In California Wine Country, Undocumented Grape Pickers Forced to Work in Fire Evacuation Zones

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    • #356240
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      As wildfire smoke billowed into the wine-producing region of Sonoma County, California, workers continued harvesting grapes, day and night. Even in evacuation zones, where the safety threat from flames was severe enough for officials to ask residents to leave the area, the county agriculture commissioner invited workers to continue laboring in the fields, doling out evacuation-area access passes to dozens of agricultural producers. With undocumented immigrants — many of them workers from Latin American Indigenous communities — already economically drained after surviving months of the pandemic with virtually no government support, workers were in no position to decline an offer for work.

      For the workers, their hands were forced by a combination of circumstances as toxic as the ash that falls over the region’s famous vineyards: the economic drive to keep the wine industry going; the lack of resources for non-Spanish-speaking workers; a near-total dearth of economic support; the economic stresses of the coronavirus pandemic; and a climate of fear around immigration enforcement that prevents the workers from asking for help.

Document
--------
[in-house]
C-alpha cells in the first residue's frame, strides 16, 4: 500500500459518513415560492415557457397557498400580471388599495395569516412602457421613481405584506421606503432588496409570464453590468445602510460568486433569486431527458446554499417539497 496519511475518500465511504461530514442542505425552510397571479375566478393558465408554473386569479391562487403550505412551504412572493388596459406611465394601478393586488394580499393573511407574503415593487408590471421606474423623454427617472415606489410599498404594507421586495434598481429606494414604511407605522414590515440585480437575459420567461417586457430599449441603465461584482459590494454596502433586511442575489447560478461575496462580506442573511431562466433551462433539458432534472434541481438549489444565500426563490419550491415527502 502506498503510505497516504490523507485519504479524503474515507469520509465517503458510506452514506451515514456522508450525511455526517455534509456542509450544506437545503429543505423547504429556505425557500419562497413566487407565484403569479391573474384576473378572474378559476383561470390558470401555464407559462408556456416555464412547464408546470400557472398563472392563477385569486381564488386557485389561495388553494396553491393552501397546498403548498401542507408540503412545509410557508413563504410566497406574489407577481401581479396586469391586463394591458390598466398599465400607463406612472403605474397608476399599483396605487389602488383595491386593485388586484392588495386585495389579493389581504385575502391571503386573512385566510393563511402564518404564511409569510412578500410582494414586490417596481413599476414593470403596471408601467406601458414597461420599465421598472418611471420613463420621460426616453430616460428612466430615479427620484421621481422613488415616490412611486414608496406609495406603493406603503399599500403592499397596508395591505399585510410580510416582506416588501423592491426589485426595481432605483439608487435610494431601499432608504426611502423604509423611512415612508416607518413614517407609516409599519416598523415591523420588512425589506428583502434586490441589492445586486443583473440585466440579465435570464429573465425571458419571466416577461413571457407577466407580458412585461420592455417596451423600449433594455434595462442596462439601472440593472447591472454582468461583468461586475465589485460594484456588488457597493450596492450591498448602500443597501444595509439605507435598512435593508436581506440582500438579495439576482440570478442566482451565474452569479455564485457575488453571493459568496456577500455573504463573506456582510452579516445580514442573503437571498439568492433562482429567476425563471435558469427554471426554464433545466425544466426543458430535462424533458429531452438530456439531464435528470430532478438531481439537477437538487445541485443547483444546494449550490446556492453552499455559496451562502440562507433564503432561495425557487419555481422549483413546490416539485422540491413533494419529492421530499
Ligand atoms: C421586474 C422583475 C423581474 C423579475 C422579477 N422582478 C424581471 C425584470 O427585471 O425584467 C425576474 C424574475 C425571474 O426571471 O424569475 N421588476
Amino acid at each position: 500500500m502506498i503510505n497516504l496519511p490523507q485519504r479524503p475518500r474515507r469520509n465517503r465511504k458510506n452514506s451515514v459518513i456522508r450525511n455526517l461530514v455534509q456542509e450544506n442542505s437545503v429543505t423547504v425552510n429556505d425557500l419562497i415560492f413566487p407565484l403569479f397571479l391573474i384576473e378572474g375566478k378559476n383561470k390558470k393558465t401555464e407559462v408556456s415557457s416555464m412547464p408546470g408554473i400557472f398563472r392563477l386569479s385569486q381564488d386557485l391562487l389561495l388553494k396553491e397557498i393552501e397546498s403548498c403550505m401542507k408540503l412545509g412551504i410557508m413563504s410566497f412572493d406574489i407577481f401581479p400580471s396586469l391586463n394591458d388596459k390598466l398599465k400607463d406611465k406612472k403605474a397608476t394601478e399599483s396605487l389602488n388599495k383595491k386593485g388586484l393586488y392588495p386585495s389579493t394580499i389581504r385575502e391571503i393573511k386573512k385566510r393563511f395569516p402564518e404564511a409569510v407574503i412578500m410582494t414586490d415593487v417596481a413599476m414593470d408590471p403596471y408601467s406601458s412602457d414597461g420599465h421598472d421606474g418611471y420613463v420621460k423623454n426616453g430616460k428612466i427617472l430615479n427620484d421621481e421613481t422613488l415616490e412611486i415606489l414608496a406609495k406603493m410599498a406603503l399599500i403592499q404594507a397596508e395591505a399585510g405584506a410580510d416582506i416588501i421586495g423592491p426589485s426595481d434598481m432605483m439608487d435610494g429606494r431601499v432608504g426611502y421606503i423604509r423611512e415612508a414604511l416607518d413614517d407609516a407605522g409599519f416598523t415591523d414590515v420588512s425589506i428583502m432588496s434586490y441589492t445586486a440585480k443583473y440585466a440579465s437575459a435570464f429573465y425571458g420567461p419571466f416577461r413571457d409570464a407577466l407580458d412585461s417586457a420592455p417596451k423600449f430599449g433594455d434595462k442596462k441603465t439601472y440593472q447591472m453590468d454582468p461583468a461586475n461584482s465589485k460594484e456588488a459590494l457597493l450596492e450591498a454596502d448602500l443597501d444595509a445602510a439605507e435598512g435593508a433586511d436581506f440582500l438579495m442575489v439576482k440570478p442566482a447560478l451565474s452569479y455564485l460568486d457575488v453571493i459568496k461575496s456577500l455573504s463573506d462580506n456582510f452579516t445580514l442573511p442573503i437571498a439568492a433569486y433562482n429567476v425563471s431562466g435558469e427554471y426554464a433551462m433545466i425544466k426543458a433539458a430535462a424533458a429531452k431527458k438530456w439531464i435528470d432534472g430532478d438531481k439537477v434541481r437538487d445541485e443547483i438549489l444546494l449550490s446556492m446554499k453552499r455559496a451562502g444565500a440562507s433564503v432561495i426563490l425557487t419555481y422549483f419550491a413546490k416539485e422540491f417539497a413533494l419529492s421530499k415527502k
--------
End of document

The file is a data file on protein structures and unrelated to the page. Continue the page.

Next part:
What’s needed more than anything, advocates say, is an economic safety net in times of disaster so that people don’t have to accept perilous work and changes to immigration laws, so they don’t have to fear offers of help.

      “We work when there are rains, we work when there is fire, we work in whatever conditions. It isn’t the most viable, but it is a necessity to provide for our families here or the parts of our families that stayed in our place of origin,” said Gervacio Peña Lopez, a board member of the local Indigenous workers’ group Movimiento Cultural de la Unión Indígena, who is Mixtec and worked in the fields for years. “There is no resource we can count on, so there’s nothing left but to work.”

      Jesus: Hey, Dad? God: Yes, Son? Jesus: Western civilization followed me home. Can I keep it? God: Certainly not! And put it down this minute--you don't know where it's been! Tom Robbins in Another Roadside Attraction

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